Monday, June 18, 2007

If you ever doubt that kids remember commercials

Ethan wants to buy Life Alert because "you can live alone without ever being alone." Samuel wants to buy a Tempur-pedic memory-foam mattress because, in his words, "it absorbs motion and doesn't transfer it like other mattresses."

Is Cartoon Network's ad sales team incapable of cracking the Kelloggs account?

Saturday, June 2, 2007

Liza Campbell

This is a long story, but stay with me.

One of my more embarrassing teenage moments was when I attended an NYU summer session in 1980. I had just graduated from Durango (Colorado) High School. I was 17, had long, permed hair and a tiny little goatee like Errol Flynn. Simply put, I was extremely cool.

The class was Writing for Film & TV. The professor, Irving Falk, looked like Ray Walston ("Mr. Hand" from "Fast Times at Ridgemont High").

Now the exciting part:

There was a girl in the class. Liza Campbell. She was a classic blonde beauty, with a British accent. I would've married her in an instant without ever speaking to her.

For one writing assignment, I conveniently added the character of Liza, a beautiful exchange student from England, whom the hero (a genius teenage male) wins over in the end. So true to life.

At the next class session, Professor Falk suddenly decided to read my script to the class.

My thoughts: This is great. He likes my script. I'm a great writer. Oh, crap. He's not actually going to read it out loud. Is he?

He did. So I sat there and pretended not to feel Liza's eyes on the back of my head as I slunk down deeper in my chair feeling like a complete idiot.

About a week later, she sat at the desk next to mine, and after a moment or two of awkward silence, gently said, "You shyved your bid."

I said, "What?"

She repeated, "You shyved your bid."

"Huh?" Sweat. Nervousness.

"Your bid," she said, pointing to my chin. "You shyved it ofe."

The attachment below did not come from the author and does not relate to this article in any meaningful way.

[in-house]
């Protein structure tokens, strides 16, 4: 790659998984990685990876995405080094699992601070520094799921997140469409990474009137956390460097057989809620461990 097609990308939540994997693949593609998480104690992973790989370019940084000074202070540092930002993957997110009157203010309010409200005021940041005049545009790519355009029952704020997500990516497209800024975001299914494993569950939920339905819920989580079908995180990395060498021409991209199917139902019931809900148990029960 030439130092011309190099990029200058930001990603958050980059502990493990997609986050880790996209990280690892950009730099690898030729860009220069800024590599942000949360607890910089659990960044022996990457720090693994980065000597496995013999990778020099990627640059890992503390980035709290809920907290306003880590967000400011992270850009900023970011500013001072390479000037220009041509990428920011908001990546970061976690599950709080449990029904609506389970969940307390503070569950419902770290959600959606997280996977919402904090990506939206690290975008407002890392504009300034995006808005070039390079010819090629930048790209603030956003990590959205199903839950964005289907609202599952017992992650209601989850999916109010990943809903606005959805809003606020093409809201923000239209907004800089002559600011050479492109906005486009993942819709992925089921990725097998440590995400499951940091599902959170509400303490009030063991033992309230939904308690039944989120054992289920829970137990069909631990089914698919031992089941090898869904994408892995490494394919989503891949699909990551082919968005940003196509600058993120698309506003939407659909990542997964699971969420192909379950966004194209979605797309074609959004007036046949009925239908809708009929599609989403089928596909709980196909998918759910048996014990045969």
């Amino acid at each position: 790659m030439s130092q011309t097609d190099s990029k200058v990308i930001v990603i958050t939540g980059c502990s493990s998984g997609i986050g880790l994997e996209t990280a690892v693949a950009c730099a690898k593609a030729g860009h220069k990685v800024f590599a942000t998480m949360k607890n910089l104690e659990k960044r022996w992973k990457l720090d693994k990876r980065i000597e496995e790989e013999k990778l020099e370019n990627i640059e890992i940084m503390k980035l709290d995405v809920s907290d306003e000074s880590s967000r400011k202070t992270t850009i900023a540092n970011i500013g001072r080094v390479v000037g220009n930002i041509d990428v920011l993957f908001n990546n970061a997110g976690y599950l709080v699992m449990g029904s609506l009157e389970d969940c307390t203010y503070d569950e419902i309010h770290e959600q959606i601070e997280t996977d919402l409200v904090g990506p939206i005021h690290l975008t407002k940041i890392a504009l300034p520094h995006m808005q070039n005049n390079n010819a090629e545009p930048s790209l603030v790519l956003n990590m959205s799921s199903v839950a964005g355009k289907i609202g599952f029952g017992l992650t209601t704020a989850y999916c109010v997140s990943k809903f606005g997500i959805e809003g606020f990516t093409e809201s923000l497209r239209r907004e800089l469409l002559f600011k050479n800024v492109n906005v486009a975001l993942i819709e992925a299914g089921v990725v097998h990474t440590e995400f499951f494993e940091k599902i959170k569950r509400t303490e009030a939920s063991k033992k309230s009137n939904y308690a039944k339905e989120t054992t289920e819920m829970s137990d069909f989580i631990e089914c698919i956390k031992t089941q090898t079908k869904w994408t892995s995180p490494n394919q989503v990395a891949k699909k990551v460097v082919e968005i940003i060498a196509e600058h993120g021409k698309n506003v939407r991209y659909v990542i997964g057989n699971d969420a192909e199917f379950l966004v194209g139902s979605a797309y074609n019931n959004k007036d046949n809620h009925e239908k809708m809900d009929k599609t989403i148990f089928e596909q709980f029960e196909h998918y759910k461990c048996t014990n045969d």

Ah, the beard. Yes, yes. I shaved it off. 'Cause it made me look like an idiot. But the fact that you noticed makes me want to marry you again.

Fast forward. 2007. A book. A familiar-looking name. Liza Campbell, Liza Campbell, where do I know that name?

So I read the jacket cover. And it turns out she's the daughter of a Scottish Earl and was born in Macbeth's castle. I'm not up on my royalty, so I don't know what it all means. But she's still beautiful at 47.

And that's my story for the day.

Children in the Surf

I'm having a Dead Poets Society moment.

I found this old film of Coney Island from 1903-04 on YouTube.

The first thing I thought when I saw it was, "Look at all the cute litle toddlers playing in the water." The next thing I thought was, "That was 1903. All those little toddlers are long-since dead."

I love toddlers, and I would love to have been playing in the water with them 100 years ago. And so I can't help but think about the toddlers from 1903, and this wonderful little moment of happiness they shared, and the fact that it's permanently captured on film for a lucky stranger to see 100 years in the future.

Which of them died first, and how? Disease? Accident? War? Did any of them, later in life, look back and say, "I remember my parents taking me to the beach at Coney Island, and I played in the water, and it was one of the happiest memories of my childhood"?

How many really great moments like this did they have in their lives? 100? 1,000? How many will I have? How many will you have?

These are the moments of unadulterated joy that make a life worth living--not only experiencing them personally, but seeing them experienced by others, by my own kids, by complete strangers. It's one of the things that has made being a dad so fulfilling--or maybe the experience of being a dad is what awakened my appreciation of joy; I'm not sure which happened first.

The fact that these little moments of joy were the same in 1903 as they are in 2007 is comforting. I can't quite explain it. But they make the universe a teeny bit less scary.